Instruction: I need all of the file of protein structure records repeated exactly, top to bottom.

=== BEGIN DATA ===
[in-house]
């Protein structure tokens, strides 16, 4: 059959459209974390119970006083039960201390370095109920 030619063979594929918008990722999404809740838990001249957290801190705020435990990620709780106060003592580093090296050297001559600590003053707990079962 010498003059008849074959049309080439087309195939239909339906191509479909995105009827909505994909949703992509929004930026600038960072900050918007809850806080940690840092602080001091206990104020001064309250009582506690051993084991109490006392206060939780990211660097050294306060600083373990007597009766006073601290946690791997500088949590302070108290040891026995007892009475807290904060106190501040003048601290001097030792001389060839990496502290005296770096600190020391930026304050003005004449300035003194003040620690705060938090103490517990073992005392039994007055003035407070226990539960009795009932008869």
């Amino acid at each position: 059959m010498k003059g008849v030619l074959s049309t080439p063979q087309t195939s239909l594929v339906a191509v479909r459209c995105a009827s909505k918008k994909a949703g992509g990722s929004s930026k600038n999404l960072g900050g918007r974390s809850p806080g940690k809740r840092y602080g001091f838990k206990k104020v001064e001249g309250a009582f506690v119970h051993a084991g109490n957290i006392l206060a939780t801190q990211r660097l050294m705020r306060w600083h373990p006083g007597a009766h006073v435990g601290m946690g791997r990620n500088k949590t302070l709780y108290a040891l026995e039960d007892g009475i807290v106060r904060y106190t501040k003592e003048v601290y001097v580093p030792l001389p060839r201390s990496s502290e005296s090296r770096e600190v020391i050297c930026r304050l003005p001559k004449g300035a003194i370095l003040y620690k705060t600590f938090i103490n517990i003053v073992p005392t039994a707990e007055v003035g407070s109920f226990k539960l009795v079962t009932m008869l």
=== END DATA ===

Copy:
[in-house]
């Protein structure tokens, strides 16, 4: 059959459209974390119970006083039960201390370095109920 030619063979594929918008990722999404809740838990001249957290801190705020435990990620709780106060003592580093090296050297001559600590003053707990079962 010498003059008849074959049309080439087309195939239909339906191509479909995105009827909505994909949703992509929004930026600038960072900050918007809850806080940690840092602080001091206990104020001064309250009582506690051993084991109490006392206060939780990211660097050294306060600083373990007597009766006073601290946690791997500088949590302070108290040891026995007892009475807290904060106190501040003048601290001097030792001389060839990496502290005296770096600190020391930026304050003005004449300035003194003040620690705060938090103490517990073992005392039994007055003035407070226990539960009795009932008869």
């Amino acid at each position: 059959m010498k003059g008849v030619l074959s049309t080439p063979q087309t195939s239909l594929v339906a191509v479909r459209c995105a009827s909505k918008k994909a949703g992509g990722s929004s930026k600038n999404l960072g900050g918007r974390s809850p806080g940690k809740r840092y602080g001091f838990k206990k104020v001064e001249g309250a009582f506690v119970h051993a084991g109490n957290i006392l206060a939780t801190q990211r660097l050294m705020r306060w600083h373990p006083g007597a009766h006073v435990g601290m946690g791997r990620n500088k949590t302070l709780y108290a040891l026995e039960d007892g009475i807290v106060r904060y106190t501040k003592e003048v601290y001097v580093p030792l001389p060839r201390s990496s502290e005296s090296r770096e600190v020391i050297c930026r304050l003005p001559k004449g300035a003194i370095l003040y620690k705060t600590f938090i103490n517990i003053v073992p005392t039994a707990e007055v003035g407070s109920f226990k539960l009795v079962t009932m008869l």